3. Be articulate Like, um, I mean, this is so not like, where like, OMG, you can just like, uh, say whatever! Break the bad habit of using filler words. Practice, record yourself, practice more.

  4. Make eye contact Who are you talking to? Is it someone on the floor? Out of the window? Eye contact conveys confidence. 

  5. Use confident body language You know about the firm handshake, but what about the rest of your body? Don’t fidget. Don't cross your arms. If you are listening and engaged, it will show.

  6. Listen to what someone is asking you. Make sure you understand the intent of the question before you jump into an answer.

  7. Interview your employer. When it’s time to ask questions, have some good ones. Ask about the core values and culture of the company, the long-term vision.

  8. Be You. Be professional, but let your unique personality and perspective come through. Share how you grew up and why you have the values you have if relevant.

  9. Stay on topic. Do not babble or wander off topic. When asked a question, think of answering it and nothing else. Give your answer to the question asked as thoroughly as you can. Then stop talking.  

  10. Smile! Be punctual. Make people want to work with you.

Employers Perspective

Always research the culture of the company, either from properly scrutinising their website, searching on all the tabs, or doing a wider search on Google. There will be articles about them, little films on Vimeo or YouTube or features on LinkedIn for example. Ask your contacts what they know about the companies you like. Taken from conversations with employers, here are ten top interview tips from employers:

“When I’m hiring people…

  1. I look for someone who is curious.

  2. I look for someone who has tried things just for the heck of it and has taken risks.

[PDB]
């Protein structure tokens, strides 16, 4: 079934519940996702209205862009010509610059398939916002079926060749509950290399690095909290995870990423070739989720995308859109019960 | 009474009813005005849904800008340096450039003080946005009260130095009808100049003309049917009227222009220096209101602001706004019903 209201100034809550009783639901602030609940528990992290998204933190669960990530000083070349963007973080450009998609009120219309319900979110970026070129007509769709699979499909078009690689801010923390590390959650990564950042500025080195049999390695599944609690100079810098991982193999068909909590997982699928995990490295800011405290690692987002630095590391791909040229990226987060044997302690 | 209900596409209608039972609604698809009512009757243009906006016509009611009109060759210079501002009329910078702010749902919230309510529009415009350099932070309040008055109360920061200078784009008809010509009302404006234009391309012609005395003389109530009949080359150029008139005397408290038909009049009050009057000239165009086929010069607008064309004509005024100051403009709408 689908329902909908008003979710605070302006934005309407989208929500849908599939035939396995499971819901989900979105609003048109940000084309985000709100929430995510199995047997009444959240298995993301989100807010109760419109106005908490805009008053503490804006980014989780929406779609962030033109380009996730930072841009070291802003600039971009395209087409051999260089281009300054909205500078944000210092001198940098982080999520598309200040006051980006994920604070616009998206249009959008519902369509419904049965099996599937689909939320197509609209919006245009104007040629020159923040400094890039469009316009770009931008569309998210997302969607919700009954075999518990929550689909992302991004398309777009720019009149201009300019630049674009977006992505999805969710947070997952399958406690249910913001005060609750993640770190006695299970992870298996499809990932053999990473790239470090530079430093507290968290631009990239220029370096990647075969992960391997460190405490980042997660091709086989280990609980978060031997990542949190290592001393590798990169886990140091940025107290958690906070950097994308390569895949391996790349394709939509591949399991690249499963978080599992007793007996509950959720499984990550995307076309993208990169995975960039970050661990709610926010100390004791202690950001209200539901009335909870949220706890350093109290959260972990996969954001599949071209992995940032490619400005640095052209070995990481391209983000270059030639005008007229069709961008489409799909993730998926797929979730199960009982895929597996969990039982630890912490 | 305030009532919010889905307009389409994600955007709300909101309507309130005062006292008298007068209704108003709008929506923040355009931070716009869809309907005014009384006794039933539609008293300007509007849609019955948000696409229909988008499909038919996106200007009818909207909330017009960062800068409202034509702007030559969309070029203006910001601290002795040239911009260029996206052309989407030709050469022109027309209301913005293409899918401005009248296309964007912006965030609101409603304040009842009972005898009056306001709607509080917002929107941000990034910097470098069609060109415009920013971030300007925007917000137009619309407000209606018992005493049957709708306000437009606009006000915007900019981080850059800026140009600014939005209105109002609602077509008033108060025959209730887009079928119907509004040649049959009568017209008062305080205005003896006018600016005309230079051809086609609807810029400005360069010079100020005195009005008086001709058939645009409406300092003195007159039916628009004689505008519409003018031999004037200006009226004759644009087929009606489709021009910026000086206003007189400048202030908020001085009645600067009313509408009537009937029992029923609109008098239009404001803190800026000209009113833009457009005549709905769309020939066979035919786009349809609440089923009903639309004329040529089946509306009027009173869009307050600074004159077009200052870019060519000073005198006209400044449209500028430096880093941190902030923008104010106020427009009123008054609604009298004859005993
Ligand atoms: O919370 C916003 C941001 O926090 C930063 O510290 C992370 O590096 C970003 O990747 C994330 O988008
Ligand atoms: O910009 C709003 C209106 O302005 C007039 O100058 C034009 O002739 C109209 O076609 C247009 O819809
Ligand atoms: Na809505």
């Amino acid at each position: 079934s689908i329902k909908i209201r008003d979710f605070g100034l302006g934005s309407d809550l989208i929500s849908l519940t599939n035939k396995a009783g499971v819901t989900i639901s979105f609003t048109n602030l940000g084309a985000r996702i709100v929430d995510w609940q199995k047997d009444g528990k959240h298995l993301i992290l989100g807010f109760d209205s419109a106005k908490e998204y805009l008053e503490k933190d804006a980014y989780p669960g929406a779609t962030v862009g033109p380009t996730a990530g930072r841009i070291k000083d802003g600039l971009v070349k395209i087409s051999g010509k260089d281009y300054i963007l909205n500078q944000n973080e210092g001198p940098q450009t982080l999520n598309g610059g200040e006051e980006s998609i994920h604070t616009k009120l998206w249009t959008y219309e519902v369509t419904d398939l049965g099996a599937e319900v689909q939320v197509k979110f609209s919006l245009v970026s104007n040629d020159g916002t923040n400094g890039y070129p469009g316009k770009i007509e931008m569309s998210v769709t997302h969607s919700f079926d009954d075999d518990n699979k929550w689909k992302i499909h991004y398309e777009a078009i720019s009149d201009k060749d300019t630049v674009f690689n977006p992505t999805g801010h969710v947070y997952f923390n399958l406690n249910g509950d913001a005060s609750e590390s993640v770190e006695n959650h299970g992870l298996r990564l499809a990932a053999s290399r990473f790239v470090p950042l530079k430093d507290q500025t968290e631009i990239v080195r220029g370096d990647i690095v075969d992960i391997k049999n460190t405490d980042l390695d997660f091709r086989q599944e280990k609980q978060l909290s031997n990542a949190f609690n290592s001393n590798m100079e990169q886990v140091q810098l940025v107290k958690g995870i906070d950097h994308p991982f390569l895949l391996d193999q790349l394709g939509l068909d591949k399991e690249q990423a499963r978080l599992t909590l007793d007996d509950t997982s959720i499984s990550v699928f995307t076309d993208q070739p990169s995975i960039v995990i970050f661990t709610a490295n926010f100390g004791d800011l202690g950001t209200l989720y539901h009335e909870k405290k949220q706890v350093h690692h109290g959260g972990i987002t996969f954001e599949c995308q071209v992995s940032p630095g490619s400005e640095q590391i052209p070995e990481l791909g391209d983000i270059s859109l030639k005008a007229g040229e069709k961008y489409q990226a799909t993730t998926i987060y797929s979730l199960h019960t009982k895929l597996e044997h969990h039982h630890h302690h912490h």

3. I look for someone who is confident and professional.

  4. I look for someone who can communicate his or her thoughts clearly and who has opinions.

  5. I look for someone genuine.

  6. I look for someone who has taken the time to investigate our organisation and has questions about it.

  7. I look for someone who is looking to learn and can tell me a few important things s/he has already learned.

  8. I look for someone with a sense of humour.

  9. I look for someone who has the basics of good maths and English skills.

  10. Lastly, I look for someone who isn’t afraid of me, managers in general, or anyone else.


Where are jobs advertised?

Not all jobs are advertised so your network of contacts is critical. There are many people who know about what’s happening inside their company and what’s on the horizon jobs wise. If you look at recruiters like Indeed remember you are looking alongside thousands of others. Think more niche too. Contact me. I issue a monthly e-list of vacancies I’m helping furniture industry employers to fill. Many companies do put vacancies on their websites or have tabs inviting people to contact them if they are looking for work, but they are not always easy to find. Treat this like a research project and spend a day taking notes, prioritising things and who to call. Don’t be afraid of calling people or sending a short email asking when’s the best time to call. And keep a regular eye on the websites of the trade associations that belong to FIESTA ( including the BCFA, as they contain loads of regular features, jobs, interviews, and articles.

Investigate the places different sectors of the industry advertise or announce developments:

Useful books include Don’t Get a Job, Make A Job by Gem Barton; The Design Student’s Handbook by Steve Rutherford and Jane Bartholomew (I also co-wrote the Chapter - What Next?).

Further Research:

Search furniture industry people, often interviewed on Vimeo; YouTube; TED talks; Vitra (new 90 min film: History of 20th C. Chairs) and other companies who talk about what they do; read Dezeen; listen to Podcasts: e.g. Grant Gibson: Material Matters; Debbie Millman: Design Matters; Design Insider at